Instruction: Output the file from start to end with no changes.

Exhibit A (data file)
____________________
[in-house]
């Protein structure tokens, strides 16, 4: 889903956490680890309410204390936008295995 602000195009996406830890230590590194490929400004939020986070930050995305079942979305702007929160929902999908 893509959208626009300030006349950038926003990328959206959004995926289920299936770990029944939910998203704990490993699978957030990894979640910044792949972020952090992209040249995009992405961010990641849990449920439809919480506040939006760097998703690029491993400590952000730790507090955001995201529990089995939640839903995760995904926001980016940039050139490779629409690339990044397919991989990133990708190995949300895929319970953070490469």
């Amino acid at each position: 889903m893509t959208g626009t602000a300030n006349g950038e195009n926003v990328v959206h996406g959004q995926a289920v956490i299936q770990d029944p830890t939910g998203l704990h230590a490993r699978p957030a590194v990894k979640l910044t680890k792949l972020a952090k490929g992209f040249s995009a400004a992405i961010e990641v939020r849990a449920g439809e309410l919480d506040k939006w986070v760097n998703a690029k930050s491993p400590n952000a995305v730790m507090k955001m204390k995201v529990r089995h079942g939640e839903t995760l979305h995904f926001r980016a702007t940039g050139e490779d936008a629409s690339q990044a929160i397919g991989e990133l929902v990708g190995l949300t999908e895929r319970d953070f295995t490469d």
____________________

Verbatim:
[in-house]
């Protein structure tokens, strides 16, 4: 889903956490680890309410204390936008295995 602000195009996406830890230590590194490929400004939020986070930050995305079942979305702007929160929902999908 893509959208626009300030006349950038926003990328959206959004995926289920299936770990029944939910998203704990490993699978957030990894979640910044792949972020952090992209040249995009992405961010990641849990449920439809919480506040939006760097998703690029491993400590952000730790507090955001995201529990089995939640839903995760995904926001980016940039050139490779629409690339990044397919991989990133990708190995949300895929319970953070490469």
């Amino acid at each position: 889903m893509t959208g626009t602000a300030n006349g950038e195009n926003v990328v959206h996406g959004q995926a289920v956490i299936q770990d029944p830890t939910g998203l704990h230590a490993r699978p957030a590194v990894k979640l910044t680890k792949l972020a952090k490929g992209f040249s995009a400004a992405i961010e990641v939020r849990a449920g439809e309410l919480d506040k939006w986070v760097n998703a690029k930050s491993p400590n952000a995305v730790m507090k955001m204390k995201v529990r089995h079942g939640e839903t995760l979305h995904f926001r980016a702007t940039g050139e490779d936008a629409s690339q990044a929160i397919g991989e990133l929902v990708g190995l949300t999908e895929r319970d953070f295995t490469d």